Feasibility Study

A feasibility study is used to find out if a project is viable prior to investing real resources and dollars. 

As business consultants, we are often hired to complete studies for clients to determine if a proposed venture will be profitable as well as what risks it will encounter.

Step One: Conduct a Preliminary Analysis

The primary purpose of the preliminary analysis is to screen project ideas before extensive time, effort, and money are invested. Two sets of activities are involved.

Step Two: Prepare a Projected Income Statement

Anticipated income must cover direct and indirect costs, considering the expected income growth curve. Working backward from the anticipated income, the revenue necessary to generate that income can be derived in order to build a projected income statement.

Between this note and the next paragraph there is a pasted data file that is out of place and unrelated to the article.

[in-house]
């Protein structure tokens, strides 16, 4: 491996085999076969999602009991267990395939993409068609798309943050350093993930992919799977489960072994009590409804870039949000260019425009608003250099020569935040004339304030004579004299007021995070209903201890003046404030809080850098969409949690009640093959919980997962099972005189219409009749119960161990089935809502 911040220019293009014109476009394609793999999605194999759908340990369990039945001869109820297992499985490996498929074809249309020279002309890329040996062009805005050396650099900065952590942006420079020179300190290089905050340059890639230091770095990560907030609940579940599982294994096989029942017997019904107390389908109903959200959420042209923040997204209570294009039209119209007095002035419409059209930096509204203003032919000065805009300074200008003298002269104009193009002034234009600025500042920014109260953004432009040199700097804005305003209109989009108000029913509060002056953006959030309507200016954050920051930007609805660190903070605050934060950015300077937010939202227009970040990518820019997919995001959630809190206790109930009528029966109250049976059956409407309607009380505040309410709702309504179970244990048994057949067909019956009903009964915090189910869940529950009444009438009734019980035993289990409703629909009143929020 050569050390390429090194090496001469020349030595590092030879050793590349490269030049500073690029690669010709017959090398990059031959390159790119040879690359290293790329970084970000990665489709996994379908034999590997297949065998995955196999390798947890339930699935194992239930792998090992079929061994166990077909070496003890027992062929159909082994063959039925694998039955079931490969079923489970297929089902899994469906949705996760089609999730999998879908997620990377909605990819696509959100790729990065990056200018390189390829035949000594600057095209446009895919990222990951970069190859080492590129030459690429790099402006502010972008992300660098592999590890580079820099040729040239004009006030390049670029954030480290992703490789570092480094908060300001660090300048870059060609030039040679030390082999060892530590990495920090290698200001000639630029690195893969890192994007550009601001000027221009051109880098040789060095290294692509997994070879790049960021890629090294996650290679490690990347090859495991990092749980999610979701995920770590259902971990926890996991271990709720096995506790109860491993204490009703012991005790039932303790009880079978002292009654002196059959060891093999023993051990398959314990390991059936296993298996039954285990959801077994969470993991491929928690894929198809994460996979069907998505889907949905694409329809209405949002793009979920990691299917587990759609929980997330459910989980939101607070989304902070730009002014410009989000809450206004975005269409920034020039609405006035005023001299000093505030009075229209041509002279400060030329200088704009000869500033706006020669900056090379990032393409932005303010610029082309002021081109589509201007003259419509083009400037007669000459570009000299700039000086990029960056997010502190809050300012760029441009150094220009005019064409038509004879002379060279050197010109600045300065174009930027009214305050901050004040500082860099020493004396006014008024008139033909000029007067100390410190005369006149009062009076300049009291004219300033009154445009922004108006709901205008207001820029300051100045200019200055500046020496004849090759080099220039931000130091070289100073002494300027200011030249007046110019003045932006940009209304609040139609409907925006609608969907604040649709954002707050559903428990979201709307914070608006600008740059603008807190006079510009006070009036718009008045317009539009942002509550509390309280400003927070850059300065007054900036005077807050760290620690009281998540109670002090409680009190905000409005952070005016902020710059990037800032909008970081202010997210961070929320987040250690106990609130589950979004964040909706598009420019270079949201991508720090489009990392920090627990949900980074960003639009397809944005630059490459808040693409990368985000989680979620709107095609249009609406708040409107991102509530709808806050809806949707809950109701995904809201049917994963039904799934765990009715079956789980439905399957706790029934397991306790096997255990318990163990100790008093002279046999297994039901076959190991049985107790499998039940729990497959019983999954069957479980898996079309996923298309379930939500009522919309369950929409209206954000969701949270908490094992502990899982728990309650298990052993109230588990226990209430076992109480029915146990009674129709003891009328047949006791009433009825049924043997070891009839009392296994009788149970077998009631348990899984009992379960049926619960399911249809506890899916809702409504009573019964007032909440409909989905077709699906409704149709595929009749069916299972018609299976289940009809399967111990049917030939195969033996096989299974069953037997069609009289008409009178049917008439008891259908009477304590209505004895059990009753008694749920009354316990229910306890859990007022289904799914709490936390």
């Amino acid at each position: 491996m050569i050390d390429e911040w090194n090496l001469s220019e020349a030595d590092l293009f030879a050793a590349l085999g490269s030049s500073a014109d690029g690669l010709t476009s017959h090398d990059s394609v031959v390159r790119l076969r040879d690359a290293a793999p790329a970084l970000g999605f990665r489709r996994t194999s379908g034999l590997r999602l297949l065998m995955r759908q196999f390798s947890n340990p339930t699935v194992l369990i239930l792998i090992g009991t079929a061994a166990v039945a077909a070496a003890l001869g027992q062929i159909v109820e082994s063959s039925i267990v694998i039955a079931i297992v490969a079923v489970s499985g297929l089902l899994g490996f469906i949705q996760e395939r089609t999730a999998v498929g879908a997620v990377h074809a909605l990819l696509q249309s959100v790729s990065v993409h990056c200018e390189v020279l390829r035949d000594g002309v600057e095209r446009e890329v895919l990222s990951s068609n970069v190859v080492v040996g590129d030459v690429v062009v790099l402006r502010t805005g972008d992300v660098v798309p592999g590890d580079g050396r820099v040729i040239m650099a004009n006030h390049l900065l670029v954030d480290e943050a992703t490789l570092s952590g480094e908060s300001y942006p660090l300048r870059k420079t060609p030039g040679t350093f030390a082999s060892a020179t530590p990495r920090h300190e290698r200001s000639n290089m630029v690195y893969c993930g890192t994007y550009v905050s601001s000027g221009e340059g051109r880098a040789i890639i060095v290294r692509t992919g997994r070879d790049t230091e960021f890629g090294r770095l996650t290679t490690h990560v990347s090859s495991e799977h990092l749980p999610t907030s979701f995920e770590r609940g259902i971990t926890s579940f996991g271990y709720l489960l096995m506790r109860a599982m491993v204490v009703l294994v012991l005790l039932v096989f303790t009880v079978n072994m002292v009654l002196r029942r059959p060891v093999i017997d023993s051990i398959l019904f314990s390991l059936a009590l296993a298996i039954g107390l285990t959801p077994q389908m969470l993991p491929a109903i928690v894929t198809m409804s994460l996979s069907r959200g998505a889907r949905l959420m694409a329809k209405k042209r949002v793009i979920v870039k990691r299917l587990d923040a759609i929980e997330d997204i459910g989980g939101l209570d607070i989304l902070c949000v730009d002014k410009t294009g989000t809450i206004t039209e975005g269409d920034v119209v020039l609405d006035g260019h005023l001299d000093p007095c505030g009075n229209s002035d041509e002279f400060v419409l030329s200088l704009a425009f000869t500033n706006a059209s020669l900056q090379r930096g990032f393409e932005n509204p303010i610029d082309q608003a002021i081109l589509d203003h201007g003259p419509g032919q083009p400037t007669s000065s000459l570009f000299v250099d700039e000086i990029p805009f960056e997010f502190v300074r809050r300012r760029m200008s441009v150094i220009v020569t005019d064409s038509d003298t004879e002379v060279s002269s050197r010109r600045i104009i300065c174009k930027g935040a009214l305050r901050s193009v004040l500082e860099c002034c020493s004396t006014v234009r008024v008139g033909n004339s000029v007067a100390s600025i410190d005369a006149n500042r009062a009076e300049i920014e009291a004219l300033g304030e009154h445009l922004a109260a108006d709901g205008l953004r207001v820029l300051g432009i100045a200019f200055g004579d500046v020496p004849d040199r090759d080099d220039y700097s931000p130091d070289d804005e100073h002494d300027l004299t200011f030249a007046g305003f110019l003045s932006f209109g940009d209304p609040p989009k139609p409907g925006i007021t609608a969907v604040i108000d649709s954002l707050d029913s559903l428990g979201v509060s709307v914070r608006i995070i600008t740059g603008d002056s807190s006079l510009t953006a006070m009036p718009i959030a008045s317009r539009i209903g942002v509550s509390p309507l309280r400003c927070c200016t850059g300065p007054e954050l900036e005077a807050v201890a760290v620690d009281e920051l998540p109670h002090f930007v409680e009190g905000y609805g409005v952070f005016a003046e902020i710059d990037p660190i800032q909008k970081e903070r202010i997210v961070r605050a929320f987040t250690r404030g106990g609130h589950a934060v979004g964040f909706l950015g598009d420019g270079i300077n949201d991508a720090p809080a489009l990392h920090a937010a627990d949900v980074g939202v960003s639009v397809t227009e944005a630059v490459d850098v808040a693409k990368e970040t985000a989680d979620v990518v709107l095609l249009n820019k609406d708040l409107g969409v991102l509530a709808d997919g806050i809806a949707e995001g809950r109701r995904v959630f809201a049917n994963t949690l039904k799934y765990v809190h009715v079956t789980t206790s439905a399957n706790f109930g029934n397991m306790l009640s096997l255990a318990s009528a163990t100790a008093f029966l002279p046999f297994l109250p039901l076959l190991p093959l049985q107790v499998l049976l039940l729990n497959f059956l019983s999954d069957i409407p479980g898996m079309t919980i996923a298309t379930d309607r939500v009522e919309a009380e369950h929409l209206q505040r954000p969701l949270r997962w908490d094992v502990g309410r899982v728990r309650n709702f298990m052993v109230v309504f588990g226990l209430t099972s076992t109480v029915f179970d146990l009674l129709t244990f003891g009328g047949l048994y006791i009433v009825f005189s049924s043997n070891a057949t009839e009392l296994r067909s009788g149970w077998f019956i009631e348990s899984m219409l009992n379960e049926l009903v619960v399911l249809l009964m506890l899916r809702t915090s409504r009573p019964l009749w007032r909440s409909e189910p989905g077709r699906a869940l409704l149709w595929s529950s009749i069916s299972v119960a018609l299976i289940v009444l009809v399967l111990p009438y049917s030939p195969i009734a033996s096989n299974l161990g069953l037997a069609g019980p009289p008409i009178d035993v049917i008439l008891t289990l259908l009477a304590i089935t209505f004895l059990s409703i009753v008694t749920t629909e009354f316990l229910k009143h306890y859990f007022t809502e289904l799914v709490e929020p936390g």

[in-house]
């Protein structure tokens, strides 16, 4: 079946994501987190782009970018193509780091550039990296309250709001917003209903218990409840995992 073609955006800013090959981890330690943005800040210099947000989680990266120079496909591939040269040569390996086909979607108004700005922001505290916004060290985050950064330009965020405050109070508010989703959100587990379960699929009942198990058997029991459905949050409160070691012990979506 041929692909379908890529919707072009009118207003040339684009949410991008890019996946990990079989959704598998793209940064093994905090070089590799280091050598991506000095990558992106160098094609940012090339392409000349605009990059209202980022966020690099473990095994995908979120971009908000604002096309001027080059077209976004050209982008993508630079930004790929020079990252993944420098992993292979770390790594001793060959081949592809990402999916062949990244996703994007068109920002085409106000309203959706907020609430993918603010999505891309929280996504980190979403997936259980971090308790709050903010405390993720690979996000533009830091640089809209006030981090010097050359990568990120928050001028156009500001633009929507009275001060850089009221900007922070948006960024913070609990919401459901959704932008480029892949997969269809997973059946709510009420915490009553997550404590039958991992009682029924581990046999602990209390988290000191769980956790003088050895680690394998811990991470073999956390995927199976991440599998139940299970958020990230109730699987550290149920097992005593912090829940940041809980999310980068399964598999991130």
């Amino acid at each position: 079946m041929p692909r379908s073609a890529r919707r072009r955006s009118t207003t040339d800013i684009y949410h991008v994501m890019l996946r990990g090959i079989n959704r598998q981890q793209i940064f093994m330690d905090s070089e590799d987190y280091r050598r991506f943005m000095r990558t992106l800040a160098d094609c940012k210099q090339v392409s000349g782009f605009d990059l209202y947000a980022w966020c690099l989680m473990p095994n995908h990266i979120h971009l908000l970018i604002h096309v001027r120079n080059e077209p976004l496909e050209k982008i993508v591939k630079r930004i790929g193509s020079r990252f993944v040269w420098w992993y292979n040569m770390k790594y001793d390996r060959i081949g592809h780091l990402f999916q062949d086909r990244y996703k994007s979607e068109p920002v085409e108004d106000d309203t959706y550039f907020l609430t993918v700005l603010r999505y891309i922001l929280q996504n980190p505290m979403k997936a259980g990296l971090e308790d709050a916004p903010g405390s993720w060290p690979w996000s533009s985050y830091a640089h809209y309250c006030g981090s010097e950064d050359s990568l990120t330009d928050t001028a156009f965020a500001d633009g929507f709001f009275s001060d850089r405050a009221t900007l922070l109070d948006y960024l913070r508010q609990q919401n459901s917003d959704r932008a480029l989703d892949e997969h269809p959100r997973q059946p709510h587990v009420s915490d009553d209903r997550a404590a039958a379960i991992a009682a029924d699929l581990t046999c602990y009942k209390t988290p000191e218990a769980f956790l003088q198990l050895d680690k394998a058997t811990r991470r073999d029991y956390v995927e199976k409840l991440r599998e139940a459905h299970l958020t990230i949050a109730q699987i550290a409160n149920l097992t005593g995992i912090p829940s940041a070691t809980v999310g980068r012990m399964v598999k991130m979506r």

Step Three: Conduct a Market Survey

A good market survey is crucial. If the planner cannot perform this survey, an outside firm should be hired. The primary objective of a market survey is a realistic projection of revenues. 

Step Four: Plan Business Organization and Operations

At this point, the organization and operations of the business should be planned in sufficient depth to determine the technical feasibility and costs involved in start-up, fixed investment, and operations.

Step Five: Prepare an Opening Day Balance Sheet

The Opening Day Balance Sheet should reflect the practice's assets and liabilities as accurately as possible at the time the practice begins, before the practice generates income.

 

Step Six: Review and Analyze All Data

This review is crucial. The planner should determine if any data or analysis performed should change any of the preceding analyses. Basically, taking this step means "Step back and reflect one more time."

Step Seven: Make "Go/No Go" Decision

All the preceding steps have been aimed at providing data and analysis for the "go/no go" decision. If the analysis indicates that the business should yield at least the desired minimum income and has growth potential, a "go" decision is appropriate. Anything less mandates a "no go" decision.